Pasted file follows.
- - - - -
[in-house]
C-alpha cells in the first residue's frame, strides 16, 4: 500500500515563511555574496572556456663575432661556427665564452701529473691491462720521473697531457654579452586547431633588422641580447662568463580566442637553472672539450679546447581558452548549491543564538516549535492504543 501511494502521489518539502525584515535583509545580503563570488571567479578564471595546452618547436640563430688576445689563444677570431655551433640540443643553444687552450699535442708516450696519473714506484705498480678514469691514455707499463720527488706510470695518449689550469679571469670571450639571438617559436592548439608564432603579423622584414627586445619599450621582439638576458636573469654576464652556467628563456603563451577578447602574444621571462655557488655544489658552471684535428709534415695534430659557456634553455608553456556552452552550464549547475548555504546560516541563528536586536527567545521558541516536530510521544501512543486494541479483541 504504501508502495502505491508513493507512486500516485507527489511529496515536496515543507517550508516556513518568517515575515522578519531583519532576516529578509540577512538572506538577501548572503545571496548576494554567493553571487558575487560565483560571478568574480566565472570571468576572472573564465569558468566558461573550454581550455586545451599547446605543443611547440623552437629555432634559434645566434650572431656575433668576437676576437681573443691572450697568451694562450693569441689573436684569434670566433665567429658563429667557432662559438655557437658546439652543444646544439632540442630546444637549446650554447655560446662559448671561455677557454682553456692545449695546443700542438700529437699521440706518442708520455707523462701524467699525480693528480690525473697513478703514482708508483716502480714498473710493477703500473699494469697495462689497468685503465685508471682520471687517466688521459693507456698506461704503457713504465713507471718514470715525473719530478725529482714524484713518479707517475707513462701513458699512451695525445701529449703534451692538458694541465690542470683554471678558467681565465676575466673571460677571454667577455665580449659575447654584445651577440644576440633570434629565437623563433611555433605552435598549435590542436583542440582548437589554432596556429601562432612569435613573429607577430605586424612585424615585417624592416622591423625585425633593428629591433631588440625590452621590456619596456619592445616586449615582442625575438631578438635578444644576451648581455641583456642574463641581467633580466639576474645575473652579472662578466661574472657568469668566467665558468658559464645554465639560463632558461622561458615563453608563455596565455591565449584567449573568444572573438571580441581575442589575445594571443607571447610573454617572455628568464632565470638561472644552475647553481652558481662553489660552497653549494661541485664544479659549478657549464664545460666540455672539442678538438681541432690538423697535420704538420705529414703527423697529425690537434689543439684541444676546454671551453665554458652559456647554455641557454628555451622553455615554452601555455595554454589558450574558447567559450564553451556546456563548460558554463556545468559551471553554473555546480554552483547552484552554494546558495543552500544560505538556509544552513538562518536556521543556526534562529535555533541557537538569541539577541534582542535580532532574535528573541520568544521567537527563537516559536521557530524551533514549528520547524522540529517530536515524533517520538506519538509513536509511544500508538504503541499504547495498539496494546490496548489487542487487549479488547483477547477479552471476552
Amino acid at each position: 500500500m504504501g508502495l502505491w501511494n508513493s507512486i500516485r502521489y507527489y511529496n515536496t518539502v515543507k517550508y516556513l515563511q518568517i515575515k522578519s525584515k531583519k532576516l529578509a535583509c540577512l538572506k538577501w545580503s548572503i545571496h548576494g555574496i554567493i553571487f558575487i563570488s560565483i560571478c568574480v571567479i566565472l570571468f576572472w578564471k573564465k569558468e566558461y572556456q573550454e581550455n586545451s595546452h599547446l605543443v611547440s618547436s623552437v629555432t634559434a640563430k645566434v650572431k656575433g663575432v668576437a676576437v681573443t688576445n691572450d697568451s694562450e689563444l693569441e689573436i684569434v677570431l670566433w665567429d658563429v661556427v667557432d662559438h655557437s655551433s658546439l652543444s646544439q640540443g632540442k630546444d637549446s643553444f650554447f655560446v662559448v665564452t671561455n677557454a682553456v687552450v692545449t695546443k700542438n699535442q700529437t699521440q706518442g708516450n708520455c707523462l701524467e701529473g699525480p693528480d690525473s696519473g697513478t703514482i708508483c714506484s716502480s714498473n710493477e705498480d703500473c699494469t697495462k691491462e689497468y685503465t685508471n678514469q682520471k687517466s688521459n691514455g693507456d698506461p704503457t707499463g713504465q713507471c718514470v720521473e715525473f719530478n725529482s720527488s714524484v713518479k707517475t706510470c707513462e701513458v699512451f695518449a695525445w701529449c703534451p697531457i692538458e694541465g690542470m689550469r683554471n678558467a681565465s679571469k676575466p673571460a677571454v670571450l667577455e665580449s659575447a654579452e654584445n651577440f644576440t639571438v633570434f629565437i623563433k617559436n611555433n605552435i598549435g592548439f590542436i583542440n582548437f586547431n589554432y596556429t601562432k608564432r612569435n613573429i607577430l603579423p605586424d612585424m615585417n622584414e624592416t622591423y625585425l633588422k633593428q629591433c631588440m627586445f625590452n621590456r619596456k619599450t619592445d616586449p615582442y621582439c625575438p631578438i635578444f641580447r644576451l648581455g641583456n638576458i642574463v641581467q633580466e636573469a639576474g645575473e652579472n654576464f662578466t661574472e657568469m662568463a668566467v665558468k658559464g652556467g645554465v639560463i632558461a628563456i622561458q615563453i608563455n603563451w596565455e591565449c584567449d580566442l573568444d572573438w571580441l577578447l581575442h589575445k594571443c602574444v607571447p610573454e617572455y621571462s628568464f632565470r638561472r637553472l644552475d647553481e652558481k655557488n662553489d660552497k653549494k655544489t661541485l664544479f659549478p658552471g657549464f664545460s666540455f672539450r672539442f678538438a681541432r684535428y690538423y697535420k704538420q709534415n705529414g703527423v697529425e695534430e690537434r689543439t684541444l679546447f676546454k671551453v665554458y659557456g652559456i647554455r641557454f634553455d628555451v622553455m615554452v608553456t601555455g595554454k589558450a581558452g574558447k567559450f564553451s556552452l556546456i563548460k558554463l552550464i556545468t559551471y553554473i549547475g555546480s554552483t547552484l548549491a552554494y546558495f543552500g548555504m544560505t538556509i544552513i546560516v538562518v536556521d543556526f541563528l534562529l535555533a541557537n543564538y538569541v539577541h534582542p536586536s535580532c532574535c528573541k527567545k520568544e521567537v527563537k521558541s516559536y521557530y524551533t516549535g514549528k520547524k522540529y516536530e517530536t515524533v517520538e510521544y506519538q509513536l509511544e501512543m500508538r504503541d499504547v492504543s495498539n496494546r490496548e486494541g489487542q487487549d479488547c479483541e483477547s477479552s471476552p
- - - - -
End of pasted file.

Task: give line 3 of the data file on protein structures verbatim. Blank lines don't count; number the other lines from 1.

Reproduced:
Amino acid at each position: 500500500m504504501g508502495l502505491w501511494n508513493s507512486i500516485r502521489y507527489y511529496n515536496t518539502v515543507k517550508y516556513l515563511q518568517i515575515k522578519s525584515k531583519k532576516l529578509a535583509c540577512l538572506k538577501w545580503s548572503i545571496h548576494g555574496i554567493i553571487f558575487i563570488s560565483i560571478c568574480v571567479i566565472l570571468f576572472w578564471k573564465k569558468e566558461y572556456q573550454e581550455n586545451s595546452h599547446l605543443v611547440s618547436s623552437v629555432t634559434a640563430k645566434v650572431k656575433g663575432v668576437a676576437v681573443t688576445n691572450d697568451s694562450e689563444l693569441e689573436i684569434v677570431l670566433w665567429d658563429v661556427v667557432d662559438h655557437s655551433s658546439l652543444s646544439q640540443g632540442k630546444d637549446s643553444f650554447f655560446v662559448v665564452t671561455n677557454a682553456v687552450v692545449t695546443k700542438n699535442q700529437t699521440q706518442g708516450n708520455c707523462l701524467e701529473g699525480p693528480d690525473s696519473g697513478t703514482i708508483c714506484s716502480s714498473n710493477e705498480d703500473c699494469t697495462k691491462e689497468y685503465t685508471n678514469q682520471k687517466s688521459n691514455g693507456d698506461p704503457t707499463g713504465q713507471c718514470v720521473e715525473f719530478n725529482s720527488s714524484v713518479k707517475t706510470c707513462e701513458v699512451f695518449a695525445w701529449c703534451p697531457i692538458e694541465g690542470m689550469r683554471n678558467a681565465s679571469k676575466p673571460a677571454v670571450l667577455e665580449s659575447a654579452e654584445n651577440f644576440t639571438v633570434f629565437i623563433k617559436n611555433n605552435i598549435g592548439f590542436i583542440n582548437f586547431n589554432y596556429t601562432k608564432r612569435n613573429i607577430l603579423p605586424d612585424m615585417n622584414e624592416t622591423y625585425l633588422k633593428q629591433c631588440m627586445f625590452n621590456r619596456k619599450t619592445d616586449p615582442y621582439c625575438p631578438i635578444f641580447r644576451l648581455g641583456n638576458i642574463v641581467q633580466e636573469a639576474g645575473e652579472n654576464f662578466t661574472e657568469m662568463a668566467v665558468k658559464g652556467g645554465v639560463i632558461a628563456i622561458q615563453i608563455n603563451w596565455e591565449c584567449d580566442l573568444d572573438w571580441l577578447l581575442h589575445k594571443c602574444v607571447p610573454e617572455y621571462s628568464f632565470r638561472r637553472l644552475d647553481e652558481k655557488n662553489d660552497k653549494k655544489t661541485l664544479f659549478p658552471g657549464f664545460s666540455f672539450r672539442f678538438a681541432r684535428y690538423y697535420k704538420q709534415n705529414g703527423v697529425e695534430e690537434r689543439t684541444l679546447f676546454k671551453v665554458y659557456g652559456i647554455r641557454f634553455d628555451v622553455m615554452v608553456t601555455g595554454k589558450a581558452g574558447k567559450f564553451s556552452l556546456i563548460k558554463l552550464i556545468t559551471y553554473i549547475g555546480s554552483t547552484l548549491a552554494y546558495f543552500g548555504m544560505t538556509i544552513i546560516v538562518v536556521d543556526f541563528l534562529l535555533a541557537n543564538y538569541v539577541h534582542p536586536s535580532c532574535c528573541k527567545k520568544e521567537v527563537k521558541s516559536y521557530y524551533t516549535g514549528k520547524k522540529y516536530e517530536t515524533v517520538e510521544y506519538q509513536l509511544e501512543m500508538r504503541d499504547v492504543s495498539n496494546r490496548e486494541g489487542q487487549d479488547c479483541e483477547s477479552s471476552p